What is soul? It's fundamental, it's deep-rooted. It's almost certainly good. It's human, or at least it speaks to our humanity. There is no algorithm for soul; it's found everywhere, but only by dint of nature.
Soul is amorphous and enormous, universally meaningful in a way that makes it the perfect corporate buzzword.
What propels a brand to the top? Soul, they say. What does it take for an upstart business to cut through the noise, win the hearts of shoppers, and catch the eyes of major players looking to get in on the next big thing? Soul, of course.
Last month, Business of Fashion ran an article quoting Tadashi Yanai, the CEO of Uniqlo owner Fast Retailing, saying that "without a soul, a company is nothing." The next day, an essay by designer Prabal Gurung appeared in Lenny Letter
explaining his mission to "create a luxury brand with a soul." This obsession with soul extends well beyond fashion. "Mark Fields Says Ford Is a Company ‘With a Soul,'" reads a Fortune headline about the car company. "Can Reddit find a way to become a business without losing its soul?" the magazine asks about the massive online forum.
Beauty professionals frequently drop the S-bomb regarding brands in their industry, too. The word's ubiquity may diminish its significance somewhat, but it does point to something real. Smoothing on face cream, applying makeup, and working various balms, sprays, and oils through our hair is a daily communion. We tap on concealer and dot on eyeliner to feel more like ourselves, or the person we want to be on a given day.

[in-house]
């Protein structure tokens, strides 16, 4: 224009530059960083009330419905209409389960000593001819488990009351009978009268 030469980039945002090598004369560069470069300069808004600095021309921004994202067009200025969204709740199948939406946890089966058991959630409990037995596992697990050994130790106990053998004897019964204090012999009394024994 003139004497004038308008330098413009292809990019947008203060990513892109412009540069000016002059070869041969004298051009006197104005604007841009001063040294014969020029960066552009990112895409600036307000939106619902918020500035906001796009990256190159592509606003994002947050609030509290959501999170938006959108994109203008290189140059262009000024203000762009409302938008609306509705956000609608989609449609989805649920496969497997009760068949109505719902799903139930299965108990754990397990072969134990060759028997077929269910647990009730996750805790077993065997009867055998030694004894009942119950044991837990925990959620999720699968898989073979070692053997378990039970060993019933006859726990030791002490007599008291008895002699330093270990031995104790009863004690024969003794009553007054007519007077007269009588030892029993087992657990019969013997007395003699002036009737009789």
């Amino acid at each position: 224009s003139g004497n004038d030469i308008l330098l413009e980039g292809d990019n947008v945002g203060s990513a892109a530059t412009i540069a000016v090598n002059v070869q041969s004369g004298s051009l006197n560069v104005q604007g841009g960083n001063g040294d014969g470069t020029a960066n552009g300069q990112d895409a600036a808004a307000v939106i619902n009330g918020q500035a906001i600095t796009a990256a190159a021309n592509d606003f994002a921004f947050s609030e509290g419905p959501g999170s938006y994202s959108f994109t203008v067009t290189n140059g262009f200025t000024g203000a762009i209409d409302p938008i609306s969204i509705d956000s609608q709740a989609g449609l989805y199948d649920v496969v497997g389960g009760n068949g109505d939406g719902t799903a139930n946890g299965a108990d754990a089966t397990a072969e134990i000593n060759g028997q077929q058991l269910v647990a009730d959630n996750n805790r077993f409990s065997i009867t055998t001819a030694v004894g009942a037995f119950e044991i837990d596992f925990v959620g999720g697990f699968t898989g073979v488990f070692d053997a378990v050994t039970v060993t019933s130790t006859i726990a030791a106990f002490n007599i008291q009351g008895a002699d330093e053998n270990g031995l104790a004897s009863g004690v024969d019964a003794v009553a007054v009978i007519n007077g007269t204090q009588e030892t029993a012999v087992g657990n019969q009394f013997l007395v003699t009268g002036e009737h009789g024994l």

You could argue that in a culture that values consumption as a means to happiness, the purchase of any product, from gadgets to sneakers to mouthwash, informs our sense of self. But in beauty, a sphere so overtly tied to identity, it seems especially right that we'd gravitate toward brands that claim to have just as distinctive a spirit as we do.
If you want to locate a beauty line's soul, you'll find it in its founder. It's Pat McGrath, the prolific makeup artist with a penchant for high-drama looks who started releasing lush, glittering products of her own last year. It's Kat Von D, the tattoo artist who created a monumentally successful cosmetics line with a tough-girl aesthetic and long-lasting formulations.
It's Estée Lauder, the late marketing whiz who built a 20th-century beauty empire that endures to this day.